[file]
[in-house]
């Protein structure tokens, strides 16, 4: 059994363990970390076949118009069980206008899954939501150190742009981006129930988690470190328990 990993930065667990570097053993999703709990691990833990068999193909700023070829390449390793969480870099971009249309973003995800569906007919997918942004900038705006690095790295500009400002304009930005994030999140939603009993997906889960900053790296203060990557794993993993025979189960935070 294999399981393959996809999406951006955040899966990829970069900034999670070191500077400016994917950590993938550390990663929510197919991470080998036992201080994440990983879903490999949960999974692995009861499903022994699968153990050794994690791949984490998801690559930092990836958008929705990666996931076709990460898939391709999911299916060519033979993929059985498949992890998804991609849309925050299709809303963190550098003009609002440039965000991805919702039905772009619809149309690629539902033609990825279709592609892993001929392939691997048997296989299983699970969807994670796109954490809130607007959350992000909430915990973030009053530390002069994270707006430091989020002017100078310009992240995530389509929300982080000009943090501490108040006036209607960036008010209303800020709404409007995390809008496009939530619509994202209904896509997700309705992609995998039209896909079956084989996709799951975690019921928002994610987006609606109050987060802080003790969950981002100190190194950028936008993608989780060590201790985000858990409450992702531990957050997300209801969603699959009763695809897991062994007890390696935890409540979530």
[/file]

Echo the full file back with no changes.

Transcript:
[in-house]
């Protein structure tokens, strides 16, 4: 059994363990970390076949118009069980206008899954939501150190742009981006129930988690470190328990 990993930065667990570097053993999703709990691990833990068999193909700023070829390449390793969480870099971009249309973003995800569906007919997918942004900038705006690095790295500009400002304009930005994030999140939603009993997906889960900053790296203060990557794993993993025979189960935070 294999399981393959996809999406951006955040899966990829970069900034999670070191500077400016994917950590993938550390990663929510197919991470080998036992201080994440990983879903490999949960999974692995009861499903022994699968153990050794994690791949984490998801690559930092990836958008929705990666996931076709990460898939391709999911299916060519033979993929059985498949992890998804991609849309925050299709809303963190550098003009609002440039965000991805919702039905772009619809149309690629539902033609990825279709592609892993001929392939691997048997296989299983699970969807994670796109954490809130607007959350992000909430915990973030009053530390002069994270707006430091989020002017100078310009992240995530389509929300982080000009943090501490108040006036209607960036008010209303800020709404409007995390809008496009939530619509994202209904896509997700309705992609995998039209896909079956084989996709799951975690019921928002994610987006609606109050987060802080003790969950981002100190190194950028936008993608989780060590201790985000858990409450992702531990957050997300209801969603699959009763695809897991062994007890390696935890409540979530």